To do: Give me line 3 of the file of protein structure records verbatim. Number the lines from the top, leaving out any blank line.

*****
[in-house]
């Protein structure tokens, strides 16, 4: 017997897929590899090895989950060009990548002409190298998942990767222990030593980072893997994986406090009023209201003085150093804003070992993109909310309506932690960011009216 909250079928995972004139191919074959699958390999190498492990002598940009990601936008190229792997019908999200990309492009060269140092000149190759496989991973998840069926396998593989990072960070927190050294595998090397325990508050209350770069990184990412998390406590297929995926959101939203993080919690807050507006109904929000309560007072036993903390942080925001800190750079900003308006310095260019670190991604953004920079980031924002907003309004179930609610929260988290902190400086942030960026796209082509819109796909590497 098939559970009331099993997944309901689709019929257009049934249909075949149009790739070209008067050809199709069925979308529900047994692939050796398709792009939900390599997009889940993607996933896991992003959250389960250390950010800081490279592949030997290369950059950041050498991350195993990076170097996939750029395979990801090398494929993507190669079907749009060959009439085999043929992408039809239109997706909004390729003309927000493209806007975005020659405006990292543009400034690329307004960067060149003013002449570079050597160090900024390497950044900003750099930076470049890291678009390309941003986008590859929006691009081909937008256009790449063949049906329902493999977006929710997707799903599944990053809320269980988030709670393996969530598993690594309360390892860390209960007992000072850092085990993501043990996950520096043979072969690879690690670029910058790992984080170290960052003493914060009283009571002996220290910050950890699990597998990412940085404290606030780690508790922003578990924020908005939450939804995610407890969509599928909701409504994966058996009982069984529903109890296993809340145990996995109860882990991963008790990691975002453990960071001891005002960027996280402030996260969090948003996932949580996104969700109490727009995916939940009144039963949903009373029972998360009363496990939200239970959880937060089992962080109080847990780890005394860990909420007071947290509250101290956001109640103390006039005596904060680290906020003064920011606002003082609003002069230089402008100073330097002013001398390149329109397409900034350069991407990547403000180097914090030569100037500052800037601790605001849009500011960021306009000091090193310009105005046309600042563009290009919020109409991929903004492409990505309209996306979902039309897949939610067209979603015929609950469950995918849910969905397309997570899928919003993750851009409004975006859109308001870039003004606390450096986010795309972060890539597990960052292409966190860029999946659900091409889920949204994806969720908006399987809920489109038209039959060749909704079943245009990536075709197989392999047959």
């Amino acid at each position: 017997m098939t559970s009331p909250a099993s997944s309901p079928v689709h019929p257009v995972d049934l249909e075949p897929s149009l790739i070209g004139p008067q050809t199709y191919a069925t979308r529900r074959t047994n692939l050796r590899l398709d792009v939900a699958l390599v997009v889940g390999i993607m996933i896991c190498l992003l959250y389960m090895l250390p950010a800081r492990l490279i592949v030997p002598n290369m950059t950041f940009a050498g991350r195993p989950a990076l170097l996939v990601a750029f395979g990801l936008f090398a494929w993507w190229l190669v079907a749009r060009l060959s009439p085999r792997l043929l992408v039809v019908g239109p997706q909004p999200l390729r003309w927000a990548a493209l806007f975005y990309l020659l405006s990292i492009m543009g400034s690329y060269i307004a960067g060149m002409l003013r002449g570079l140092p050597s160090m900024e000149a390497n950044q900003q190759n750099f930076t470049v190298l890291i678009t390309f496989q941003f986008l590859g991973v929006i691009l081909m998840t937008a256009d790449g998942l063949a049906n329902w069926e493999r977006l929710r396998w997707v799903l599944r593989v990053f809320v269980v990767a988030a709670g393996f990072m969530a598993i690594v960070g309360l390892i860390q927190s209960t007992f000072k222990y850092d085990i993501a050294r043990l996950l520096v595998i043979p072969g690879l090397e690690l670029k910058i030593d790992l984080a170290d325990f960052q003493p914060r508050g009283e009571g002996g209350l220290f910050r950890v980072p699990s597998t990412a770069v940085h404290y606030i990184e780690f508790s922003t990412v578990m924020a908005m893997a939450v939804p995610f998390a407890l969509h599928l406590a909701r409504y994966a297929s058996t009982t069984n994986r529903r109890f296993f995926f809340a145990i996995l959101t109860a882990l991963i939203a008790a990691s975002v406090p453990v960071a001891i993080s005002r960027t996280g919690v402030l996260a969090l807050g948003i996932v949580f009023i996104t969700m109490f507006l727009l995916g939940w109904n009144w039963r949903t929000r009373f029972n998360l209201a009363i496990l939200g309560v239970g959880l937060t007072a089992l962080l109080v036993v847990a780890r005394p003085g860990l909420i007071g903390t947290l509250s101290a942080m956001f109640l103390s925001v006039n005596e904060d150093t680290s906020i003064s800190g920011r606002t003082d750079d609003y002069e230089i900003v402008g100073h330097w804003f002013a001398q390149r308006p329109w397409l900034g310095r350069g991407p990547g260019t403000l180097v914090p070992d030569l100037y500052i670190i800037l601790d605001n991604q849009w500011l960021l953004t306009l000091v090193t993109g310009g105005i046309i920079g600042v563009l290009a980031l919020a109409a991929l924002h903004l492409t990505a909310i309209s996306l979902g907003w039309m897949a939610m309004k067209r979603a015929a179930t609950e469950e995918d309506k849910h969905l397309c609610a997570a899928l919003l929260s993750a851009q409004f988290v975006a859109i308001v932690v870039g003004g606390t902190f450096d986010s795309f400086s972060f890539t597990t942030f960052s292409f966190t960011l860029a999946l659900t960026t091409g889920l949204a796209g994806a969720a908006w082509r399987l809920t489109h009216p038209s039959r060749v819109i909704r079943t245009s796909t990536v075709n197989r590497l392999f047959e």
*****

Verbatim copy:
């Amino acid at each position: 017997m098939t559970s009331p909250a099993s997944s309901p079928v689709h019929p257009v995972d049934l249909e075949p897929s149009l790739i070209g004139p008067q050809t199709y191919a069925t979308r529900r074959t047994n692939l050796r590899l398709d792009v939900a699958l390599v997009v889940g390999i993607m996933i896991c190498l992003l959250y389960m090895l250390p950010a800081r492990l490279i592949v030997p002598n290369m950059t950041f940009a050498g991350r195993p989950a990076l170097l996939v990601a750029f395979g990801l936008f090398a494929w993507w190229l190669v079907a749009r060009l060959s009439p085999r792997l043929l992408v039809v019908g239109p997706q909004p999200l390729r003309w927000a990548a493209l806007f975005y990309l020659l405006s990292i492009m543009g400034s690329y060269i307004a960067g060149m002409l003013r002449g570079l140092p050597s160090m900024e000149a390497n950044q900003q190759n750099f930076t470049v190298l890291i678009t390309f496989q941003f986008l590859g991973v929006i691009l081909m998840t937008a256009d790449g998942l063949a049906n329902w069926e493999r977006l929710r396998w997707v799903l599944r593989v990053f809320v269980v990767a988030a709670g393996f990072m969530a598993i690594v960070g309360l390892i860390q927190s209960t007992f000072k222990y850092d085990i993501a050294r043990l996950l520096v595998i043979p072969g690879l090397e690690l670029k910058i030593d790992l984080a170290d325990f960052q003493p914060r508050g009283e009571g002996g209350l220290f910050r950890v980072p699990s597998t990412a770069v940085h404290y606030i990184e780690f508790s922003t990412v578990m924020a908005m893997a939450v939804p995610f998390a407890l969509h599928l406590a909701r409504y994966a297929s058996t009982t069984n994986r529903r109890f296993f995926f809340a145990i996995l959101t109860a882990l991963i939203a008790a990691s975002v406090p453990v960071a001891i993080s005002r960027t996280g919690v402030l996260a969090l807050g948003i996932v949580f009023i996104t969700m109490f507006l727009l995916g939940w109904n009144w039963r949903t929000r009373f029972n998360l209201a009363i496990l939200g309560v239970g959880l937060t007072a089992l962080l109080v036993v847990a780890r005394p003085g860990l909420i007071g903390t947290l509250s101290a942080m956001f109640l103390s925001v006039n005596e904060d150093t680290s906020i003064s800190g920011r606002t003082d750079d609003y002069e230089i900003v402008g100073h330097w804003f002013a001398q390149r308006p329109w397409l900034g310095r350069g991407p990547g260019t403000l180097v914090p070992d030569l100037y500052i670190i800037l601790d605001n991604q849009w500011l960021l953004t306009l000091v090193t993109g310009g105005i046309i920079g600042v563009l290009a980031l919020a109409a991929l924002h903004l492409t990505a909310i309209s996306l979902g907003w039309m897949a939610m309004k067209r979603a015929a179930t609950e469950e995918d309506k849910h969905l397309c609610a997570a899928l919003l929260s993750a851009q409004f988290v975006a859109i308001v932690v870039g003004g606390t902190f450096d986010s795309f400086s972060f890539t597990t942030f960052s292409f966190t960011l860029a999946l659900t960026t091409g889920l949204a796209g994806a969720a908006w082509r399987l809920t489109h009216p038209s039959r060749v819109i909704r079943t245009s796909t990536v075709n197989r590497l392999f047959e």